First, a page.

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Hardcore Poisoned Eyes   A-

Profound Images

Year Released: 2001
MPAA Rating: Not Rated
Director: Sal Ciavarello
Writer: Sal Ciavarello
Cast: Christine Gallo, Wendy Allyn, Jessica Hester.

Review by Michael Scrutchin

Hardcore Poisoned Eyes may be the scariest film since The Blair Witch Project. Like Blair Witch, it knows that what we don't see is often far more terrifying than anything that could be shown on-screen. It's thrilling the way it builds tension to its breaking point with the mere threat of danger, shocks us with sudden bursts of violence, and keeps the suspense building even after you think it couldn't possibly continue at that level of heart-pounding intensity. Luckily, it's as smart as it is frightening.

The movie finds three girls in their early- to mid-20s on a weekend getaway at a cabin in upstate New York. While Sarah (Wendy Allyn) and Ellie (Jessica Hester) start chugging Coronas almost as soon as they arrive, Angelique (Christine Gallo) has other things on her mind. Angelique's grandfather was the victim of an unsolved murder in the cabin not long ago. He was writing a nonfiction book about a satanic cult before his death. Looking through her grandfather's notes, Angelique discovers that he had a contact within the cult who was supplying him with information. As the night at the cabin wears on, all three girls end up getting drunk. Sarah, feeling kinda pranky and stupid, decides to call Angelique's grandfather's contact within the cult, whose phone number is among the notes. Boy, she done fucked up.

To reveal more would be unkind. Watching how the events unfold is one of the film's many pleasures. Just when you think the movie is about to succumb to lazy horror clichés or resort to having the characters do something stupid in service of the plot, it shatters your expectations. The characters actually have common sense, which is a refreshing change from horror movie idiots who split up when they should stay together or go outside when a killer is out there lurking in the shadows.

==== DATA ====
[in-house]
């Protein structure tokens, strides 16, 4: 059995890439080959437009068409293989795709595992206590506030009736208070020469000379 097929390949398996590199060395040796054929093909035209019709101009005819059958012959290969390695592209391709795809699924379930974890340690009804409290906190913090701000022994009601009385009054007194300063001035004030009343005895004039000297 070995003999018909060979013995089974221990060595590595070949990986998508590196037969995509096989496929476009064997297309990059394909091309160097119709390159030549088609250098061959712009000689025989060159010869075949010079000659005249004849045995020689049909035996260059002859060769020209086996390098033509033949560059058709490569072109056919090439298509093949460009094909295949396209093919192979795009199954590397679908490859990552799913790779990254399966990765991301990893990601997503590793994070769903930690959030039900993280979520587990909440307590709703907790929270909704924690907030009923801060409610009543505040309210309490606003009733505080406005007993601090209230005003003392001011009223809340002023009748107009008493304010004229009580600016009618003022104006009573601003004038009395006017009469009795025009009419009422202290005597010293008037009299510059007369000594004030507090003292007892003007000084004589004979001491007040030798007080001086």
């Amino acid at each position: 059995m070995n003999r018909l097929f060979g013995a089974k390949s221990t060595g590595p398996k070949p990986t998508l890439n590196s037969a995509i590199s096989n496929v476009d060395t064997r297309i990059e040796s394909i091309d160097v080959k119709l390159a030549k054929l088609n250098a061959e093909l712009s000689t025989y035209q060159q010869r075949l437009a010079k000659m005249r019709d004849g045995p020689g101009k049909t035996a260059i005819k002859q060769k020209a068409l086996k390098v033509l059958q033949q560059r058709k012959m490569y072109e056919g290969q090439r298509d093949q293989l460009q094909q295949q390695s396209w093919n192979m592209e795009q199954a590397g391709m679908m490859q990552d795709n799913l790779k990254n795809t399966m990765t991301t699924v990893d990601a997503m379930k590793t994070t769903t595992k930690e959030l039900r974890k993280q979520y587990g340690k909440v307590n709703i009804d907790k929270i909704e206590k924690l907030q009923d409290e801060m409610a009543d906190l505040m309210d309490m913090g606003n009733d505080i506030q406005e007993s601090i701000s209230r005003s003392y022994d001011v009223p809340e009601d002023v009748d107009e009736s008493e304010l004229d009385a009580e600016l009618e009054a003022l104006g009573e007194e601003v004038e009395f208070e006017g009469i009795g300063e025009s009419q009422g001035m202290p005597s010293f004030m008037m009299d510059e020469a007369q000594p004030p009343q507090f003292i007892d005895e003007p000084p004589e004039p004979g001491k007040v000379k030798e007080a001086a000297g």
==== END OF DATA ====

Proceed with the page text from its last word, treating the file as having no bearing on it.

But Hardcore Poisoned Eyes isn't merely about three girls in peril. It explores issues of faith and religion while never taking a definite stand on one side or the other, encouraging us to think about things and make up our own minds. Angelique is an atheist who claims that if there is a God he's an asshole. After all, why would a benevolent God allow innocent people to suffer? Sarah, however, stands on the other side of the fence, while Ellie never gets too involved in their philosophical debates. It's nice to see such smart, engaging dialogue in a recent horror film.

This is the first feature-length movie by writer-director Sal Ciavarello. Working on a shoestring budget while shooting on digital video, Ciavarello has managed to create a gut-wrenching nightmare that recalls the low-budget ingenuity of films like Halloween, The Texas Chainsaw Massacre, and Night of the Living Dead. Ciavarello makes the most of his single location, a cabin in the midst of snow-filled woods, and focuses on character interaction and building suspense rather than gore and violence. Likewise, the cast is good, with Wendy Allyn in particular giving an exceptionally strong performance as Sarah.

It's not often that a horror film leaves me as emotionally drained as I was after watching Hardcore Poisoned Eyes for the first time. I can't recommend it highly enough. The DVD, which is self-distributed by Profound Images, contains an interview with writer-director Ciavarello conducted by Roy Frumkes (director of Document of the Dead) and an amusing and informative audio commentary by Ciavarello, director of photography Huy Truong, and producer Anthony Fariello. It would have been nice to hear a commentary with the actresses, but it's still a nice package, especially considering its micro-budget origins. This one's a gem.

Review published 05.01.2002.

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